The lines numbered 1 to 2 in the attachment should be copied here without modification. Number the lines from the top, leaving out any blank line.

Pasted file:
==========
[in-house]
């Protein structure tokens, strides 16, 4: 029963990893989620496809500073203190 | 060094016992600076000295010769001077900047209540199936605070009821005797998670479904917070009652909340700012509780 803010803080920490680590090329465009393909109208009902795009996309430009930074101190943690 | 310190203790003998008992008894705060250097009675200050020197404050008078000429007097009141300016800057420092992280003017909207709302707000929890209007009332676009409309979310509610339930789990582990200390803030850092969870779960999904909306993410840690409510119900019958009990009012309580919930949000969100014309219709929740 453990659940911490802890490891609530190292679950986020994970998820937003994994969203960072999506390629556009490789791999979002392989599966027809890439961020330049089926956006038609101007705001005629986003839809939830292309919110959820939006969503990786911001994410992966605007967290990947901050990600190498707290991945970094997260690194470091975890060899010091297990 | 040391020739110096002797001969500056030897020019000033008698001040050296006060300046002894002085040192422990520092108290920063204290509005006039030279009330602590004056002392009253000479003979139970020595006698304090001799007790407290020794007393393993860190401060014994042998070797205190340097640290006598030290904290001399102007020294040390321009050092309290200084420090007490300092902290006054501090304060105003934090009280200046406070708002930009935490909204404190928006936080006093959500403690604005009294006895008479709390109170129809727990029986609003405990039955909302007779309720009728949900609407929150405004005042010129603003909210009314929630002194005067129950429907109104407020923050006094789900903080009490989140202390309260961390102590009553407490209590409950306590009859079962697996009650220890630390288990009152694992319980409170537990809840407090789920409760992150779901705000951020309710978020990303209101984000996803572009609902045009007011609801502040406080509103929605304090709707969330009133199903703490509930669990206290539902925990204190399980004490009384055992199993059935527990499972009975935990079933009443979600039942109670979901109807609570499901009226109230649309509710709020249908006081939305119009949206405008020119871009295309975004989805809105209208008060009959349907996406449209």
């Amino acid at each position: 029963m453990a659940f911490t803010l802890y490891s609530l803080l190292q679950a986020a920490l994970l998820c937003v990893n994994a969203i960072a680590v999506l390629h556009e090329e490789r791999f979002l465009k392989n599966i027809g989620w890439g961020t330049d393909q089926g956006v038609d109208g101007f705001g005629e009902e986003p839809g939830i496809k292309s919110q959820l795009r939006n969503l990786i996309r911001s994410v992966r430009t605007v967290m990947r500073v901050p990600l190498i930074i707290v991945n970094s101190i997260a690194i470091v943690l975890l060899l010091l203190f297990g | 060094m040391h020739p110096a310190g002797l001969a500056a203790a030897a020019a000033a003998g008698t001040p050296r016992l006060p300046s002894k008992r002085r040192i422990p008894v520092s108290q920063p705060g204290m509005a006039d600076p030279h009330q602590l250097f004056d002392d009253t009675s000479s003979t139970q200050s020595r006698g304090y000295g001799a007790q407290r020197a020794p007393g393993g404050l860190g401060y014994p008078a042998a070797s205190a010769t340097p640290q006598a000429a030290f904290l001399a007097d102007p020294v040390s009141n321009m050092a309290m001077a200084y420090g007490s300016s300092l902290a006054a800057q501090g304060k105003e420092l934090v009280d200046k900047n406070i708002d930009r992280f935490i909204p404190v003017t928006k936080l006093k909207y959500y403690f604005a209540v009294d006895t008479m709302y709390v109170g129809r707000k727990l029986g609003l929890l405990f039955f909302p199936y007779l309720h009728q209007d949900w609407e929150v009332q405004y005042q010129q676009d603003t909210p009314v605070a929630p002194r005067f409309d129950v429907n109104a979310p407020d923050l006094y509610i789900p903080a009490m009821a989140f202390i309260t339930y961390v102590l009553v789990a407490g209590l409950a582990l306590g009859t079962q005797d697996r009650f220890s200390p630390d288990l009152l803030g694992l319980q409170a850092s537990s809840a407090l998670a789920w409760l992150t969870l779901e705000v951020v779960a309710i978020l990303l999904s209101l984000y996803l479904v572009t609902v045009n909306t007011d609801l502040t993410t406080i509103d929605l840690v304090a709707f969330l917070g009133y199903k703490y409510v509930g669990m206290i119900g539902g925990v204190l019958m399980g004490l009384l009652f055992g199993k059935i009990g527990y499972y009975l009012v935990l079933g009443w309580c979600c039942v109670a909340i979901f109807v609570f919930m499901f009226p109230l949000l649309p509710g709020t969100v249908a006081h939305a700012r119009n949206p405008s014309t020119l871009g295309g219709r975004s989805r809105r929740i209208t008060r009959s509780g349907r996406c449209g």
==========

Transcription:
[in-house]
């Protein structure tokens, strides 16, 4: 029963990893989620496809500073203190 | 060094016992600076000295010769001077900047209540199936605070009821005797998670479904917070009652909340700012509780 803010803080920490680590090329465009393909109208009902795009996309430009930074101190943690 | 310190203790003998008992008894705060250097009675200050020197404050008078000429007097009141300016800057420092992280003017909207709302707000929890209007009332676009409309979310509610339930789990582990200390803030850092969870779960999904909306993410840690409510119900019958009990009012309580919930949000969100014309219709929740 453990659940911490802890490891609530190292679950986020994970998820937003994994969203960072999506390629556009490789791999979002392989599966027809890439961020330049089926956006038609101007705001005629986003839809939830292309919110959820939006969503990786911001994410992966605007967290990947901050990600190498707290991945970094997260690194470091975890060899010091297990 | 040391020739110096002797001969500056030897020019000033008698001040050296006060300046002894002085040192422990520092108290920063204290509005006039030279009330602590004056002392009253000479003979139970020595006698304090001799007790407290020794007393393993860190401060014994042998070797205190340097640290006598030290904290001399102007020294040390321009050092309290200084420090007490300092902290006054501090304060105003934090009280200046406070708002930009935490909204404190928006936080006093959500403690604005009294006895008479709390109170129809727990029986609003405990039955909302007779309720009728949900609407929150405004005042010129603003909210009314929630002194005067129950429907109104407020923050006094789900903080009490989140202390309260961390102590009553407490209590409950306590009859079962697996009650220890630390288990009152694992319980409170537990809840407090789920409760992150779901705000951020309710978020990303209101984000996803572009609902045009007011609801502040406080509103929605304090709707969330009133199903703490509930669990206290539902925990204190399980004490009384055992199993059935527990499972009975935990079933009443979600039942109670979901109807609570499901009226109230649309509710709020249908006081939305119009949206405008020119871009295309975004989805809105209208008060009959349907996406449209």